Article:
Coding. Or not.

All the pieces fit together

OK. So the ‘thing’ for 2012 seems to be coding. Everybody is either doing it, or urging others to do it, or writing, blogging or tweeting about doing it.

Roy Tennant over at Digital Shift says all library professionals need to at least understand coding & urges us to try out Codeacademy’s Code Year initiative. I happen to agree – I find even my very basic understanding of HTML to be practical and useful (although at this point largely just for maintaining my blog), so I signed up and have been receiving my lessons weekly by email. I should point out here that I know absolutely nothing about coding. I am a complete novice with no experience with or exposure to coding before now (except that tiny bit of HTML I mostly learned mucking about in WordPress).

This has been a really smart initiative by Codeacademy, for lots of reasons, many of which you can read about here. There’s been an amazing takeup of the course, with tens of thousands signing up in the first few days of 2012.

Matthew Murray at ExtremeTech questions whether anyone can learn serious coding in this way and that it promotes a shallow view of the programming industry. Head on over there to read more of his opinion.  A couple of sentences in Murray’s piece rang true for me because you see, I haven’t enjoyed the CodeYear experience at all so far. Murray says

Just for kicks, I sat down with the opening lesson of Codecademy, just to see what it was like. It asked me to type in my name, then append it with “.length,” then type in a simple math equation. All of it was basic JavaScript, with no indication of what was happening or why.

I have just finished week 1 of the Code Year course. I struggled through it, partly because it’s so foreign to me and way outside my comfort zone. However, at least part of the problem lies in the way the course has been written (at least week 1). There’s no context, no goal setting, no outcomes, no sense at all of what comes next or where the piece you are copying and pasting fits into a bigger picture.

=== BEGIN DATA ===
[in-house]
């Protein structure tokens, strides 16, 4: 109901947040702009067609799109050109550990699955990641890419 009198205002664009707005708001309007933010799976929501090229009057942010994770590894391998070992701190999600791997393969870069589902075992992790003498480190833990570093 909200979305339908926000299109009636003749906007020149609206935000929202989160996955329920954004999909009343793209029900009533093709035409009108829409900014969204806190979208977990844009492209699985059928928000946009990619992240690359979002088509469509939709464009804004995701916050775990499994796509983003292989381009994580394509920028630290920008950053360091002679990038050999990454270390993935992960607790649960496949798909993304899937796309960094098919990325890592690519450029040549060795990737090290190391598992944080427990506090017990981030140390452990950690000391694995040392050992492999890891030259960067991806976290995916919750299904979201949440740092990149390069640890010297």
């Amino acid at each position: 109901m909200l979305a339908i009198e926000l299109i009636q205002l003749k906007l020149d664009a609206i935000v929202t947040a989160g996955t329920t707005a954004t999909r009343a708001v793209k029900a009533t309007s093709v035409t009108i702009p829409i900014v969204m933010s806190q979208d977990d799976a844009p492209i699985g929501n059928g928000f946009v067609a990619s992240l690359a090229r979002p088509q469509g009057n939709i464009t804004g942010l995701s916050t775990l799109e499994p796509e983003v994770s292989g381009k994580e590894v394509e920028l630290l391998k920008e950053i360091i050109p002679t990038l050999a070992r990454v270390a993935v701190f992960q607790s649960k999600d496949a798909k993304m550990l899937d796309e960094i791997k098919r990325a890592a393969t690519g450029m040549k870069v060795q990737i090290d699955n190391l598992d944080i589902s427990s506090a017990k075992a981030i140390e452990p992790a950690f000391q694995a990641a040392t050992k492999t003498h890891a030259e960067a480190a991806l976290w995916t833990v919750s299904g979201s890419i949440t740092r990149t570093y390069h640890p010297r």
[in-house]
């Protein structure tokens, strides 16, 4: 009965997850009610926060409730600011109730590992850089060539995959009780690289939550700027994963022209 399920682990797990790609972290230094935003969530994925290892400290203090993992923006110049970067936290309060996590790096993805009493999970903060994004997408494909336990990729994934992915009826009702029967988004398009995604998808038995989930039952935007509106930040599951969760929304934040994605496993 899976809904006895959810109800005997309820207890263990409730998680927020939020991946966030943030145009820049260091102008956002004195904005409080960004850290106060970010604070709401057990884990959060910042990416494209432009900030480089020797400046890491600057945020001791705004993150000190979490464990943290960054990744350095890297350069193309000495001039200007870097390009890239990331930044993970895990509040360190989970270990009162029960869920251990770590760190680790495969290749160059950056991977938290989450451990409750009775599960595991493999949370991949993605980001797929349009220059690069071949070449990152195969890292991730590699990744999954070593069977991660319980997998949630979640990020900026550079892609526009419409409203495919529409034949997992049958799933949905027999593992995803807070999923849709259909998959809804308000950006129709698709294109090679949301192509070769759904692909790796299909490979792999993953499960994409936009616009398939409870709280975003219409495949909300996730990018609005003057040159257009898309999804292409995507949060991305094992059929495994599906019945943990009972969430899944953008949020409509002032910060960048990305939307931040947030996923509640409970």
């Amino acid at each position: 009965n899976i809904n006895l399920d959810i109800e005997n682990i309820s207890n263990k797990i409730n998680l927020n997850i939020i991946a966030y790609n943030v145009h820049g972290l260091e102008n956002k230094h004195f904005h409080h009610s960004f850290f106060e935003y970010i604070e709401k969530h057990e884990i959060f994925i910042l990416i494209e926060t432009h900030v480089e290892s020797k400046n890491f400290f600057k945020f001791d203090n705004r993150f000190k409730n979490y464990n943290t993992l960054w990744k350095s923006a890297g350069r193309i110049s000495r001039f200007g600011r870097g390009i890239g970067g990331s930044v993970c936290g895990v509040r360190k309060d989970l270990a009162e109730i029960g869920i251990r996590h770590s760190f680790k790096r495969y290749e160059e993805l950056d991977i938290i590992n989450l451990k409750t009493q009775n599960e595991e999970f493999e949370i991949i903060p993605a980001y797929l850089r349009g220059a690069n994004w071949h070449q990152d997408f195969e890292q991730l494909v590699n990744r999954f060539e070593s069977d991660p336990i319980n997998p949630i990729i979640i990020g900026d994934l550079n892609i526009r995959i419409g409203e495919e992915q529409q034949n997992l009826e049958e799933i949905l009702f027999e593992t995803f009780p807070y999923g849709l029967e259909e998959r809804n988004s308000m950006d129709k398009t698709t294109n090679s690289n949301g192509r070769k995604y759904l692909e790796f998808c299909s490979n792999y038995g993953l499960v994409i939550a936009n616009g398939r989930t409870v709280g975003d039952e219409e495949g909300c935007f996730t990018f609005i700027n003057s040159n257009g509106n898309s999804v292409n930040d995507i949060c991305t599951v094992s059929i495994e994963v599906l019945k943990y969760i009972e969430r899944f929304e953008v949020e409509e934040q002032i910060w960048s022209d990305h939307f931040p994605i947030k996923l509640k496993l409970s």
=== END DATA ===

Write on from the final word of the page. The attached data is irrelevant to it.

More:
It’s early days yet. Much of what is written on the web about this so far is praising the initiative but there seems to be very little of substance about the content or the delivery. Over at Palely Loitering, Laura comments that she has managed to finish lesson 1, but she’s not really sure how much she learned about applying it in the real world. I hear her!

I have found the user forums that come as part of CodeAcademy to be both useful and frustrating. Useful because there are folks in there trying to help others and frustrating because everyone asking questions seems to have the same problems – lack of guidance in the ‘lessons’ and very little understanding of what is being asked of the ‘student’.

Checking the #codeyear hashtag on twitter brings up a lot of results, but scrolling through I think many of them are auto created by the program itself (for example, when you sign up you get the opportunity to send a pre written tweet that says

I’m learning to code with @Codecademy in 2012. Join me! #codeyear

Not helpful. I’m looking for critical comment, not more marketing.

I’ll go on to lesson 2 – I’m working on the theory that it may just all suddenly make sense or appear to be in context. I’ll keep you posted.




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  1. Pingback: Towards digital humanities: testing out some coding | What's next?

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